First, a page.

General Discussion Triathlon Talk » 1st Bike recommendation Rss Feed  
Moderators: k9car363, alicefoeller Reply
2022-05-27 9:47 AM


Subject: 1st Bike recommendation
Hi -

I'm looking for recommendations for a first triathlon bike for my 22 year old daughter - graduation present.

She is a D1-level swimmer (just retired) and a good runner. Incredibly fit. Has done very little cycling. Open to used bikes. And in case this matters, she is 5'9", about 145 lbs


2022-05-27 10:14 AM
in reply to: dconnor

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Middle River, Maryland
Silver member
Subject: RE: 1st Bike recommendation

HI, Daren, and welcome to BT.  Congrats to your daugther...mine is a sophomore and also retired (she didn't want to swim D1).

For a first bike I'd go new if possible, but I understand there's still some degree of supply chain issues on bikes in general so you might have to wait.  Used are fine for sure.

The most important thing is to get one that fits, the more triathlon-specific (i.e. with aerobars) the more that is important.  Height of your daughter is important but so are her proportions (leg length vs. torso vs. arm length) and flexibility (and if you're swimming daughter is anything like mine you don't need to worry about that).

My first triathlon was completed on a Gary Fisher hybrid that was $300 at a sporting goods store.  I then graduated to a road bike (a Fuji) that I rode for six years and then got a better road bike (a Ridley) before finally pulling the trigger on a triathlon bike last year.  I've been in the upper 1/3 of bike splits so to a degree it's not that important.

I'd take your daughter to a good local bike shop (LBS) to get a basic fitting at least, which will narrow down the bike brands, models, and sizes for you.  I'm a praying mantis with alligator arms so my choices were pretty weird (I'm 6'3" riding a size Medium bike with an extra long seat post).  From there you can choose whether she wants the bike for multiple uses (like commuting or just riding around), road riding, or very specific triathlon bikes.  They're more $$$ in that order generally for the same level of bike.

I'm sure some others will chime in, but don't break the bank until she's ready to really commit to the sport.  Of course, if you're independently wealthy then have at it. 

2022-05-27 5:08 PM
in reply to: dconnor

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Albuquerque, New Mexico
Bronze member
Subject: RE: 1st Bike recommendation

How nice a present are you looking/willing to give?

I got my Klein Aeolus used for $500 back in 2006. It’s a ’90’s vintage Dura-Ace setup. I liken it to a ‘63 Sting Ray. It was one of 2 out of 2000+ bikes at IMCdA in 2009. 

A buddy told me a few years later to “upgrade” but honestly the bike was never my limiter. 

you can get new tri-bikes for $1500-8000. Race wheels can be another $2000. 

In her case, she might end up on a sponsored bike and not ride this gift much.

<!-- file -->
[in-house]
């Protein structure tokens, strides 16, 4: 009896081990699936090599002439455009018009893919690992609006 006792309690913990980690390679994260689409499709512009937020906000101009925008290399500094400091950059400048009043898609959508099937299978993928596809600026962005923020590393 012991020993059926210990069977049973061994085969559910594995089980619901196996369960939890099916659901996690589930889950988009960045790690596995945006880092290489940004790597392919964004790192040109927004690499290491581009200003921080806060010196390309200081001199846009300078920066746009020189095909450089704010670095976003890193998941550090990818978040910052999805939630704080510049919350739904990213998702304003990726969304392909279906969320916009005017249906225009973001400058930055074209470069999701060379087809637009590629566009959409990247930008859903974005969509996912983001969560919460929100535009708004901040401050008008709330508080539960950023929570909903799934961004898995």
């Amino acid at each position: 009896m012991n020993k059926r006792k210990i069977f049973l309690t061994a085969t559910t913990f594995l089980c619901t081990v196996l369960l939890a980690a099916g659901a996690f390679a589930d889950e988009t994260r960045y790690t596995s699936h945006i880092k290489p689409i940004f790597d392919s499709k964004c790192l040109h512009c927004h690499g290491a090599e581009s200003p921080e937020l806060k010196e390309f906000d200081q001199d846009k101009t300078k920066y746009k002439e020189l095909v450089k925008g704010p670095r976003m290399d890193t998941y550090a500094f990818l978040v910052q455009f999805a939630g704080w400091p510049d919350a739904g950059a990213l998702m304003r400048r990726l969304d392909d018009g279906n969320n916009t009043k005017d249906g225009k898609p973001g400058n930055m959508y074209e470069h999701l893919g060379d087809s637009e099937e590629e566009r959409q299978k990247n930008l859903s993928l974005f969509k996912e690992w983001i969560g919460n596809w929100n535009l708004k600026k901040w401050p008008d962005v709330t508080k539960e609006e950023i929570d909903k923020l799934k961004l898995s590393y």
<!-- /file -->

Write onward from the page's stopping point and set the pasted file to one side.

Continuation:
As the other poster said, fit first. There are some online calculators that will get to about the right size. 

2022-05-28 5:48 PM
in reply to: McFuzz

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Cypress, Texas
Subject: RE: 1st Bike recommendation

I also started triathlon with a bike that didn't break the bank.  I got a used triathlon bike for $300.  I had done any cycling previously so I didn't know what to look for.  I know I could find a decent street bike used for under $300 and so I though that would work for me and that I could had clip on aero bars to use for triathlon.  When I started to look at aero bars they were $200 + so they were almost my full budget for a bike, so when I found a triathlon bike for $300 because I figured it would save me a lot of time and money in the long run. 

I took the bike to a local bike mechanic and he was pretty impressed with my find.  He said that the seat on that bike was really nice and that if I ever sold the bike that I should swap the seat out for a cheap and and keep that seat for by next bike.  So I had to look up the bike and the seat was $350 new.  The mechanic told me that the two things that he always said were wroth spending money on were a good seat and good wheels.  He said that they can always move from an old bike to a new bike so get the best that you can get.  

I have found that you can get a lot of "extras" with a used bike.  The bike I am riding now came with race wheels.  They would run $2000 new and I got the wheels and the bike for just $1,600.  You also sometimes get bike pedals, storage boxes on the bike, hydration systems, etc.  

My bike mechanic told me that there are lots of companies that make really good bikes.  He named about 10 of them off the top of his head and said to not try to shop by brand.  Yes, fit is the most important thing.  The way you know the fir is good is that the bike is fun to run.  If the fit is bad the bike is not fun to run.  The Local Bike Store can help a lot with the fit and make sure that what you get will be good for your daughter.

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